One or more user client terminals 560 are offered a search interface towards the index information IE in the index database 530 via a user client interface 550. A user may thus enter a query phrase Q, for instance, orally via a voice recognition interface or by typing, via a user client terminal 560. Preferably, however not necessarily, the user client interface 550 re-formulates the query Q into a search directive, e.g. in the form of a search string S, which is adopted to the working principle of the search engine 540. The search engine 540 receives the search directive S and performs a corresponding search S′ in the index database 530.

Any records in the database 530 that match the search directives S sufficiently well are sorted out and returned as a hit list {H} of digitized entities E to the user client interface 550. If necessary, the user client interface 550 re-formats the hit list {H} into a search result having a structure H(R, L), which is better suited for human perception and/or adapted to the user client terminal 560. The hit list {H} preferably has the general structure shown in FIG. 4. However, the search result H(R, L) presented via the user client terminal 560 may have any other structure that is found appropriate for the specific application. If the query phrase Q comprises more than one search term (or distinctive feature), the search result H(R, L) has proven to demonstrate a desirable format when each search term in the hit list {H} is normalized before presentation to the user, such that a first combined rank parameter Δn for each search term is equal to 1. For instance, a hit list {H} resulting from a search query Q=“ferarri 550” is normalized such that the first combined rank parameter Δn=1 both with respect to “ferarri” and with respect to “550”. Any additional combined rank parameters Δm for the respective search terms may, of course, have arbitrary lower value depending on the result of the search.

The signature associated with each unique digitized entity makes it possible eliminate any duplicate copies of digitized entities in the search result H(R, L). Such elimination produces a search result H(R, L) of very high quality and relevance.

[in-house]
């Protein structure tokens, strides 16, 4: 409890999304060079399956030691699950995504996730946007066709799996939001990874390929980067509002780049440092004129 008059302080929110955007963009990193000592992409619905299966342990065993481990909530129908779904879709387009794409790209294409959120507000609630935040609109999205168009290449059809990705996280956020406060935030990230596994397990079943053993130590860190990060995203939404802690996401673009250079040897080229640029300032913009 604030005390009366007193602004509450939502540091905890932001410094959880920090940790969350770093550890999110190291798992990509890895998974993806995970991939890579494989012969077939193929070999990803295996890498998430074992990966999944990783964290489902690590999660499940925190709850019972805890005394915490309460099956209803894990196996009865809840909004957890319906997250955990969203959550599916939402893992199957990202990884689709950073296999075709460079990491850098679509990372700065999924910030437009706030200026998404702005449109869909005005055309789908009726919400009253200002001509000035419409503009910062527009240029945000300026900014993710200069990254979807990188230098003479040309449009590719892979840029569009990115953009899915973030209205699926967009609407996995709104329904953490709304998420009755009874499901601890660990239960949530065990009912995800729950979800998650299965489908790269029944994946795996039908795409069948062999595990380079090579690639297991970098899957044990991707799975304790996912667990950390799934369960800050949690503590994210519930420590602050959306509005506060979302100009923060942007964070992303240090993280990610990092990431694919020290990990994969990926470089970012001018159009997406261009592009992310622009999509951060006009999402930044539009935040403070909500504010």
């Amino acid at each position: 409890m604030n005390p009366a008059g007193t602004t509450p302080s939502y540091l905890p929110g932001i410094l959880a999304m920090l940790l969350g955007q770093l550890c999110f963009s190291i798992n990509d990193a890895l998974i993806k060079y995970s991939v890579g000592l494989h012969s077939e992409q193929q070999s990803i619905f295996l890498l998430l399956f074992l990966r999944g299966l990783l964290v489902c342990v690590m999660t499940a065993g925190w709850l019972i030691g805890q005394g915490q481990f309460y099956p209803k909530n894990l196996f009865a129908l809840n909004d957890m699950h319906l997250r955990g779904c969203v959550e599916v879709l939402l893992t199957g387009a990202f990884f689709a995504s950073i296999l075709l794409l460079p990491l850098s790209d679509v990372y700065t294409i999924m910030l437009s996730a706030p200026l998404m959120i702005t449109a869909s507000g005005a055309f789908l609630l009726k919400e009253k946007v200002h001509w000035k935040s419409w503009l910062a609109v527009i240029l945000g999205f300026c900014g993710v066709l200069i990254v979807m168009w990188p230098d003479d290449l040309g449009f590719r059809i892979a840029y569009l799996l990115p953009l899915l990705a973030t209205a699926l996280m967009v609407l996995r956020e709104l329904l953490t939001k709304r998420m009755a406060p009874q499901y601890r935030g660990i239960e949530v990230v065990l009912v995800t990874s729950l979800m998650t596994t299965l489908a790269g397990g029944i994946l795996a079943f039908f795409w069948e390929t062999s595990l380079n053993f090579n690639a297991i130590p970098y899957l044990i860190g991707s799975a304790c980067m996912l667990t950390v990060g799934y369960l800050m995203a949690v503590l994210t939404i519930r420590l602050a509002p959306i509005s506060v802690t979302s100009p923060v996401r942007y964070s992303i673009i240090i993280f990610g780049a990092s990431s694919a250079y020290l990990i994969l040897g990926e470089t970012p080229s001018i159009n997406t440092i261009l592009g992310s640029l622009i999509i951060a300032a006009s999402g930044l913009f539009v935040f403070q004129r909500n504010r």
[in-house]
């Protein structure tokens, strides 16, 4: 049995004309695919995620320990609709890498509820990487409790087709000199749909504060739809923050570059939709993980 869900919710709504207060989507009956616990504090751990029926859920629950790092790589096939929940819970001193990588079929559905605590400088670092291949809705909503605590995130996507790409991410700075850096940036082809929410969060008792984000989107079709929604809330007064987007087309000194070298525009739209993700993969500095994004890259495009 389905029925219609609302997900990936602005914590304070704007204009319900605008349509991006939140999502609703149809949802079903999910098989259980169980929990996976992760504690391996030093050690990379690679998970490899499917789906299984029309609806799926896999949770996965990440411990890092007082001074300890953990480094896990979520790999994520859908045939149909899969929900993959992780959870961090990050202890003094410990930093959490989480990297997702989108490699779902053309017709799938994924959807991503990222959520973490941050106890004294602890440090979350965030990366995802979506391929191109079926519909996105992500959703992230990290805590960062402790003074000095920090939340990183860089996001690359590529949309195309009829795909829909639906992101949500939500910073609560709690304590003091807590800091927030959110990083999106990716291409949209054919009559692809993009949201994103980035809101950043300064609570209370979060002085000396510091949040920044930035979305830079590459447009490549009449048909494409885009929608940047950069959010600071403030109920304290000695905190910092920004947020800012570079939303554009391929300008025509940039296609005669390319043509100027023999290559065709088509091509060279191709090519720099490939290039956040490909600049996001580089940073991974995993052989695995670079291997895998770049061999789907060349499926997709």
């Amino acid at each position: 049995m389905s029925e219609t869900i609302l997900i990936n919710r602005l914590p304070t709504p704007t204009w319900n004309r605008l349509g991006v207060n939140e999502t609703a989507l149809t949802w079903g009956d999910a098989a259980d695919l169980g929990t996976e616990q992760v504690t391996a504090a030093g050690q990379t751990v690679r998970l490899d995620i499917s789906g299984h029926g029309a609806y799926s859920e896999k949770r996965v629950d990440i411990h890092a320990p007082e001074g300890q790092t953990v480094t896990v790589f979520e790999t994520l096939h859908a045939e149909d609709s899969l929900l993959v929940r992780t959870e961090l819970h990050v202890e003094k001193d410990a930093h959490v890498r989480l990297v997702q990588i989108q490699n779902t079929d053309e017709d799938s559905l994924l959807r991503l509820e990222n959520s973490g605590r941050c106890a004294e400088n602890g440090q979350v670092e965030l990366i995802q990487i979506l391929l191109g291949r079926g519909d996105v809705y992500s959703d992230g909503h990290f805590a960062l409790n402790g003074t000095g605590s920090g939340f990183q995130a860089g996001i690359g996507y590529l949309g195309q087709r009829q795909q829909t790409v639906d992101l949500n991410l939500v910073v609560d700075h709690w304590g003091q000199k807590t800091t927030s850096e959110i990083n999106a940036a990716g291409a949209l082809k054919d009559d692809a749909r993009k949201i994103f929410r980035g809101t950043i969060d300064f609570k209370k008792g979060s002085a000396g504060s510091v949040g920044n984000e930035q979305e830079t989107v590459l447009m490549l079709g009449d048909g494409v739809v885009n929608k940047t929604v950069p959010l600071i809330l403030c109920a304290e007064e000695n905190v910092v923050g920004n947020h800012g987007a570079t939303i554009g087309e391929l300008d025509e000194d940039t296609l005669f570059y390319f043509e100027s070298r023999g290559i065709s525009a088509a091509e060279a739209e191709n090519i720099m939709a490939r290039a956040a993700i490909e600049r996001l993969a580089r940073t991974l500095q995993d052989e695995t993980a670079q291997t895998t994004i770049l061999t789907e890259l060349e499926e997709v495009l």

A minimum requirement is that the data sent to the user client terminal 560 includes a characteristic representation R of the digitized entities in the hit list {H} and corresponding locators L, e.g. URL, for indicating at least one storage location in the data collection 510. The latter gives the user at least a theoretical possibility to retrieve full versions of the digitized entities. In practice, however, the retrieval may be restricted in various ways, for instance by means of copyright protection and therefore require the purchase of the relevant rights.

The units 510-560 may either be physically separated from each other or be co-located in arbitrary combination.

In order to sum up, a method of generating a searchable index for digitized entities according to an embodiment of the invention will now be described with reference to a flow diagram in the FIG. 6.

A first step 601 involves input of basic information that contains one or more distinctive features being related to digitized entities in a data collection. A following step 602 creates rank parameters for each of the digitized entities on the basis of the input information. Then, a step 603 generates a searchable index for the rank parameters and finally, the searchable index is stored in a searchable database in a step 604.

All of the process steps, as well as any sub-sequence of steps, described with reference to the FIG. 6 above may be controlled by means of a computer program being directly loadable into the internal memory of a computer, which includes appropriate software for controlling the necessary steps when the program is run on a computer. The computer program can likewise be recorded onto arbitrary kind of computer readable medium.

The term “comprises/comprising” when used in this specification is taken to specify the presence of stated features, integers, steps or components. However, the term does not preclude the presence or addition of one or more additional features, integers, steps or components or groups thereof.

The invention is not restricted to the described embodiments in the figures, but may be varied freely within the scope of the claims.

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Referenced by
Citing PatentFiling datePublication dateApplicantTitle
US7849026 *Feb 27, 2009Dec 7, 2010Czora Gregory JSystem and method for simulating conciousness
US8086551Apr 16, 2008Dec 27, 2011Blue Oak Mountain Technologies, Inc.Electronic system with simulated sense perception and method of providing simulated sense perception
US8346699 *Nov 21, 2011Jan 1, 2013Blue Oak Mountain Technologies, Inc.System and method for simulating conciousness
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Classifications
U.S. Classification1/1, 707/999.005, 707/999.001, 707/999.002, 707/999.003, 707/999.004
International ClassificationG06F17/30
Cooperative ClassificationY10S707/99931, Y10S707/99935, Y10S707/99933, Y10S707/99932, Y10S707/99934, G06F17/3002, G06F17/30864
European ClassificationG06F17/30E1, G06F17/30W1